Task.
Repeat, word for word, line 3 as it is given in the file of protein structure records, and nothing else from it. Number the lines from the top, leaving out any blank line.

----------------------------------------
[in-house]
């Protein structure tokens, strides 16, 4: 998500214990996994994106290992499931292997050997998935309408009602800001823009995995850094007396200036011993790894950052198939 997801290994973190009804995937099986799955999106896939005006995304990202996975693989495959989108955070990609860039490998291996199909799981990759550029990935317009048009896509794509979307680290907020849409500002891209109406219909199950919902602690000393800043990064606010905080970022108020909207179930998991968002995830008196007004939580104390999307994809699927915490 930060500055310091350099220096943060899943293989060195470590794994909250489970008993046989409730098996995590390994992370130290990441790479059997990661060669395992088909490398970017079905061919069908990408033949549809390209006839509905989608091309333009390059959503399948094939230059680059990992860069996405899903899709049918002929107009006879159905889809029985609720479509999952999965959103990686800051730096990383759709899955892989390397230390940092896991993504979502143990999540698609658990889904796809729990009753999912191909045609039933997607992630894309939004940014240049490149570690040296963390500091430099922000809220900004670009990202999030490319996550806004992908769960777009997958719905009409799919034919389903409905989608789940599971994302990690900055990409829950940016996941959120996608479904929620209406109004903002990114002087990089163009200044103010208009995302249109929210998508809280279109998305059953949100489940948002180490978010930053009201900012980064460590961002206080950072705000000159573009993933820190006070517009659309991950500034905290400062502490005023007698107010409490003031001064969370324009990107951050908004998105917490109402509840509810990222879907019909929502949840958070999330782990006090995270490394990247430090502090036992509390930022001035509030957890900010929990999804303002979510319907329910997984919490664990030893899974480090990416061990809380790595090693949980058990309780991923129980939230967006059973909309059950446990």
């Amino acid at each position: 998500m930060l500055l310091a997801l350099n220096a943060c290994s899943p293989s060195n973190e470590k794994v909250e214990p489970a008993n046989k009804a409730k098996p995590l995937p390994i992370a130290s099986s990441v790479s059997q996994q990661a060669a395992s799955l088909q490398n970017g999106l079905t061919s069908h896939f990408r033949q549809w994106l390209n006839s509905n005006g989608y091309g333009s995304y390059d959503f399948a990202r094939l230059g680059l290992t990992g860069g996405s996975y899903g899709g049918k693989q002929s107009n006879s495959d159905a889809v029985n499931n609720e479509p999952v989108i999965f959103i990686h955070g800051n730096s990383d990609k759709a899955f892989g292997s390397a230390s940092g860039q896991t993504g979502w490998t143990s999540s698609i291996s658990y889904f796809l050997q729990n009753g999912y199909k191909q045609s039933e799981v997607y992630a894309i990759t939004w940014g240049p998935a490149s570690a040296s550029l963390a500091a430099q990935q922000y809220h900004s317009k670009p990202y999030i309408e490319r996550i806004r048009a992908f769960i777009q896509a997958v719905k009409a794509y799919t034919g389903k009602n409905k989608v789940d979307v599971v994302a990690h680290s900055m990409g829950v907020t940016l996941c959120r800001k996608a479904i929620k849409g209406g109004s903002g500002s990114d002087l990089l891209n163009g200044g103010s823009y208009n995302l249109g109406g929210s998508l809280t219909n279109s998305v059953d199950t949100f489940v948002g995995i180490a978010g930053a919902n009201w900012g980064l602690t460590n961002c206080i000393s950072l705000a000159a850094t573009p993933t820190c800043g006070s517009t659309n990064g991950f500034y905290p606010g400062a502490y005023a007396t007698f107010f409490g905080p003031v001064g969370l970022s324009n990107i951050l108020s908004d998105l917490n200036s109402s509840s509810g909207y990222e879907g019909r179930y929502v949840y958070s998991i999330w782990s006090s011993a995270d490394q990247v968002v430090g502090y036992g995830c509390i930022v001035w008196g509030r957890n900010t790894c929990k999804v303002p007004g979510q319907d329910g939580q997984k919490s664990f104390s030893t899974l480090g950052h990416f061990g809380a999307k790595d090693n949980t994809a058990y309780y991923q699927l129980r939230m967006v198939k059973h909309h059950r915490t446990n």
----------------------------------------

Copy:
């Amino acid at each position: 998500m930060l500055l310091a997801l350099n220096a943060c290994s899943p293989s060195n973190e470590k794994v909250e214990p489970a008993n046989k009804a409730k098996p995590l995937p390994i992370a130290s099986s990441v790479s059997q996994q990661a060669a395992s799955l088909q490398n970017g999106l079905t061919s069908h896939f990408r033949q549809w994106l390209n006839s509905n005006g989608y091309g333009s995304y390059d959503f399948a990202r094939l230059g680059l290992t990992g860069g996405s996975y899903g899709g049918k693989q002929s107009n006879s495959d159905a889809v029985n499931n609720e479509p999952v989108i999965f959103i990686h955070g800051n730096s990383d990609k759709a899955f892989g292997s390397a230390s940092g860039q896991t993504g979502w490998t143990s999540s698609i291996s658990y889904f796809l050997q729990n009753g999912y199909k191909q045609s039933e799981v997607y992630a894309i990759t939004w940014g240049p998935a490149s570690a040296s550029l963390a500091a430099q990935q922000y809220h900004s317009k670009p990202y999030i309408e490319r996550i806004r048009a992908f769960i777009q896509a997958v719905k009409a794509y799919t034919g389903k009602n409905k989608v789940d979307v599971v994302a990690h680290s900055m990409g829950v907020t940016l996941c959120r800001k996608a479904i929620k849409g209406g109004s903002g500002s990114d002087l990089l891209n163009g200044g103010s823009y208009n995302l249109g109406g929210s998508l809280t219909n279109s998305v059953d199950t949100f489940v948002g995995i180490a978010g930053a919902n009201w900012g980064l602690t460590n961002c206080i000393s950072l705000a000159a850094t573009p993933t820190c800043g006070s517009t659309n990064g991950f500034y905290p606010g400062a502490y005023a007396t007698f107010f409490g905080p003031v001064g969370l970022s324009n990107i951050l108020s908004d998105l917490n200036s109402s509840s509810g909207y990222e879907g019909r179930y929502v949840y958070s998991i999330w782990s006090s011993a995270d490394q990247v968002v430090g502090y036992g995830c509390i930022v001035w008196g509030r957890n900010t790894c929990k999804v303002p007004g979510q319907d329910g939580q997984k919490s664990f104390s030893t899974l480090g950052h990416f061990g809380a999307k790595d090693n949980t994809a058990y309780y991923q699927l129980r939230m967006v198939k059973h909309h059950r915490t446990n």